- Los Angeles: Divine Dips, Sugar Jones, and Who’s Hungry are popular black-owned restaurants in LA to support. Click the link to find more close to you.
- Boston: Bred Gourment, Lucy Ethiopian Cafe, and M&M BBQ are popular Black-owned restaurants in Boston that you can support. Click the link to find more restaurant in Boston and the surrounding areas.
- Chicago: Taylors Tacos, Batter and Berries, and Luella’s Southern Kitchen are just a few of the Black-owned restaurants that Chicagoans love.
- New York City: From Paula’s Soul Food in the Bronx to Collective Fare in Brooklyn, there are over 250 Black-owned restaurants on this New York City list.
- Atlanta: Pit Boss BBQ, Atlanta Breakfast Club, and of course, Ms. Icey’s Kitchen & Bar are some of the Black-owned restaurants that Atlanta residents love.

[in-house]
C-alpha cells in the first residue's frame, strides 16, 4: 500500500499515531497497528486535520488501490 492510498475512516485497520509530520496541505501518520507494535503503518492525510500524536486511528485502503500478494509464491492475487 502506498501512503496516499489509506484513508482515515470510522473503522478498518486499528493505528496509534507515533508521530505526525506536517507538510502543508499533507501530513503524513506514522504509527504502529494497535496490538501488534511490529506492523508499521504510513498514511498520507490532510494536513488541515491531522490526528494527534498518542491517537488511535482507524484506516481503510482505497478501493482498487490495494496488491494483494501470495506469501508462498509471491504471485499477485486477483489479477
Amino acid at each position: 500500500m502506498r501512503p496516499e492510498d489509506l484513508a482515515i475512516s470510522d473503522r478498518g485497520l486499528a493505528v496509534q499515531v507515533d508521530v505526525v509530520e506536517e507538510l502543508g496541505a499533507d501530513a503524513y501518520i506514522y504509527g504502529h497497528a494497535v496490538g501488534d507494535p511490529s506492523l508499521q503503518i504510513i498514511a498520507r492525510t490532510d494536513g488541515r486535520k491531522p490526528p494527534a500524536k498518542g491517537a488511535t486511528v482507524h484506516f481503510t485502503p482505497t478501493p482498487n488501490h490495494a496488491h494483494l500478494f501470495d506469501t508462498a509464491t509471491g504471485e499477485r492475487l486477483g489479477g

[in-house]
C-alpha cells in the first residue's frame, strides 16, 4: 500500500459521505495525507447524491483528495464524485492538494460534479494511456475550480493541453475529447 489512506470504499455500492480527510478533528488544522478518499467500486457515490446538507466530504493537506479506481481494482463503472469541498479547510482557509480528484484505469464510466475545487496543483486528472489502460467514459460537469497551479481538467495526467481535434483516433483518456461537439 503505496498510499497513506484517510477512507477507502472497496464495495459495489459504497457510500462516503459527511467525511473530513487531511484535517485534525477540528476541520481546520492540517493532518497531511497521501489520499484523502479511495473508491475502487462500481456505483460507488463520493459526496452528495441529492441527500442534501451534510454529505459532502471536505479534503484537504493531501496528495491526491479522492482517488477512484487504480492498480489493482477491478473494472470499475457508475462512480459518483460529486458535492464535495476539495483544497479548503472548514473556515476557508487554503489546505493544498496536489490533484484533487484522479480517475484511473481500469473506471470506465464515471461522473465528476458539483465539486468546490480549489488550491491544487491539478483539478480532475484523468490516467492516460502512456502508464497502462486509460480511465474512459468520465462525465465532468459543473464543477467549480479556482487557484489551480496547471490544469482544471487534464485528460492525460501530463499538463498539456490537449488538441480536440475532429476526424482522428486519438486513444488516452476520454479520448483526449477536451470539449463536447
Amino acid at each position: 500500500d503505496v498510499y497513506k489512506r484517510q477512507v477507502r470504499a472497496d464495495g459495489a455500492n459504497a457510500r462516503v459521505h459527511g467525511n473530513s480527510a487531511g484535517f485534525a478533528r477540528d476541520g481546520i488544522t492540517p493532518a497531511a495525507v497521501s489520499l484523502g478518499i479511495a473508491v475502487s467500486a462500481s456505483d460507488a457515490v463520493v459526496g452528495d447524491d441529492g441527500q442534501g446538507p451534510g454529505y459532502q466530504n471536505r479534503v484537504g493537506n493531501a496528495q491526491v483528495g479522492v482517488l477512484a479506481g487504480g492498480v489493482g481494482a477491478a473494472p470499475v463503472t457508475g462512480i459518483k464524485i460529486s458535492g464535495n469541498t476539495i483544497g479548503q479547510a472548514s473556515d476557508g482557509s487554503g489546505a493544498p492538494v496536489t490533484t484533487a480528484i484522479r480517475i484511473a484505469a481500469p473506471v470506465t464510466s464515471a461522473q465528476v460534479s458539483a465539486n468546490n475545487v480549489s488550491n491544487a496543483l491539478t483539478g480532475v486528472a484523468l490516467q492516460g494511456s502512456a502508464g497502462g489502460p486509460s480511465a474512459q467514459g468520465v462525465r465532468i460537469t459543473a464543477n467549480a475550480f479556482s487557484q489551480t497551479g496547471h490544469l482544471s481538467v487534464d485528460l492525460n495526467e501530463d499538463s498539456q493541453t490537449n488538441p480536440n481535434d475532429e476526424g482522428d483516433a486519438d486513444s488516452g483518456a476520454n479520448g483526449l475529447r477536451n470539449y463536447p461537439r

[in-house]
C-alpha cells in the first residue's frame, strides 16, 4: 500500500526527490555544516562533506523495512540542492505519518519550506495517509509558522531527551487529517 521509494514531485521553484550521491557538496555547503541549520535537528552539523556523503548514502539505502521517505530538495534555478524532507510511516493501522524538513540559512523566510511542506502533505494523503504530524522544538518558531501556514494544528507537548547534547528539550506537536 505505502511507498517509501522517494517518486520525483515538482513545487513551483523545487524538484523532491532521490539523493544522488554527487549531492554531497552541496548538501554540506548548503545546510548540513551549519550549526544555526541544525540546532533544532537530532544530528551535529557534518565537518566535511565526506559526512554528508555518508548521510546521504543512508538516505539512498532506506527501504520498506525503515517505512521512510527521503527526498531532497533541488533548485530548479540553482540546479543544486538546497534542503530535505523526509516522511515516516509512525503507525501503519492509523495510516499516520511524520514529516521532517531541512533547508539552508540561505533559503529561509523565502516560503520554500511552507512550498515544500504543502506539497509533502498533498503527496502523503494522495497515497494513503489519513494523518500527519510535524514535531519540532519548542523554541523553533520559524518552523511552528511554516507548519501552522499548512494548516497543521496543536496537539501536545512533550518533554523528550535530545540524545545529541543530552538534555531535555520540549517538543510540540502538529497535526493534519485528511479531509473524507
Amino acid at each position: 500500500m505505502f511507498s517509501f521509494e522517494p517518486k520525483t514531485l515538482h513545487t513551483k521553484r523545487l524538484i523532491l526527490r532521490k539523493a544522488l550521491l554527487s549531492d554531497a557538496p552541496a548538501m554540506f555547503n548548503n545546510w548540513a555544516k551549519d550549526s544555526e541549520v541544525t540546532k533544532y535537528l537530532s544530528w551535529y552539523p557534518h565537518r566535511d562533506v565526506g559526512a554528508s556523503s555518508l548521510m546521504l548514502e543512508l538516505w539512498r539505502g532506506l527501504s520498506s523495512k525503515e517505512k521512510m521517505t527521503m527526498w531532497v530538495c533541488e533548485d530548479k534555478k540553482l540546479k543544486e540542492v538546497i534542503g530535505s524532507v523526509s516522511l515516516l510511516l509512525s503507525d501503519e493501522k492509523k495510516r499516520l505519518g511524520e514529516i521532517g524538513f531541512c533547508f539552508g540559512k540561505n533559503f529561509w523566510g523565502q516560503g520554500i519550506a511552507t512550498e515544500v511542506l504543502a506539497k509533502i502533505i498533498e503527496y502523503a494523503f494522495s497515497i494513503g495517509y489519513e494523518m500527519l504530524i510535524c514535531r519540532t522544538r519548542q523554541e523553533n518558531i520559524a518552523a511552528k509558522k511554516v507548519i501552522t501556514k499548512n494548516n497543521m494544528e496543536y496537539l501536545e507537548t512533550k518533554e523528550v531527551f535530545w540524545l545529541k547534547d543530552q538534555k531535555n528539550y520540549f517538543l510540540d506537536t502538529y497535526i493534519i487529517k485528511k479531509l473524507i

Black-owned Restaurants by State
- Alabama: Birmingham, Auburn
- Arizona: Phoenix / Scottsdale / Tempe metro area
- California: Los Angeles, Sacramento, San Diego, San Francisco Bay Area
- Colorado: Denver, Boulder
- Connecticut: Statewide
- Florida: Miami, Tampa Bay, Gainesville and surrounding areas
- Georgia: Atlanta
- Illinois: Chicago, or search via blackownedchicago.com
- Indiana: Indianapolis
- Kentucky: Louisville
- Louisiana: New Orleans, Shreveport-Bossier
- Maine: Portland
- Maryland: Baltimore
- Massachusetts: Boston, New Bedford / Southcoast
- Michigan: Detroit, Ann Arbor / Washtenaw County
- Missouri: St. Louis, Kansas City
- Minnesota: Twin Cities
- Nebraska: Omaha, Lincoln
- New Jersey: Jersey City, Hoboken, Central Jersey
- New York: New York City, Brooklyn, Queens, Rochester, Buffalo, Westchester
- North Carolina: Charlotte, Raleigh / Durham, Greensboro, Statewide
- Ohio: Cleveland, Columbus
- Oregon: Portland
- Pennsylvania: Philadelphia, Pittsburgh
- Rhode Island: Statewide
- South Carolina: Charleston, Columbia
- Tennessee: Nashville, Memphis
- Texas: Austin, Houston, Dallas, San Antonio, Coastal Bend / Corpus Christi / Rockport
- Virginia: Richmond, Charlottesville
- Washington: Seattle
- Washington DC
- Wisconsin: Milwaukee, Madison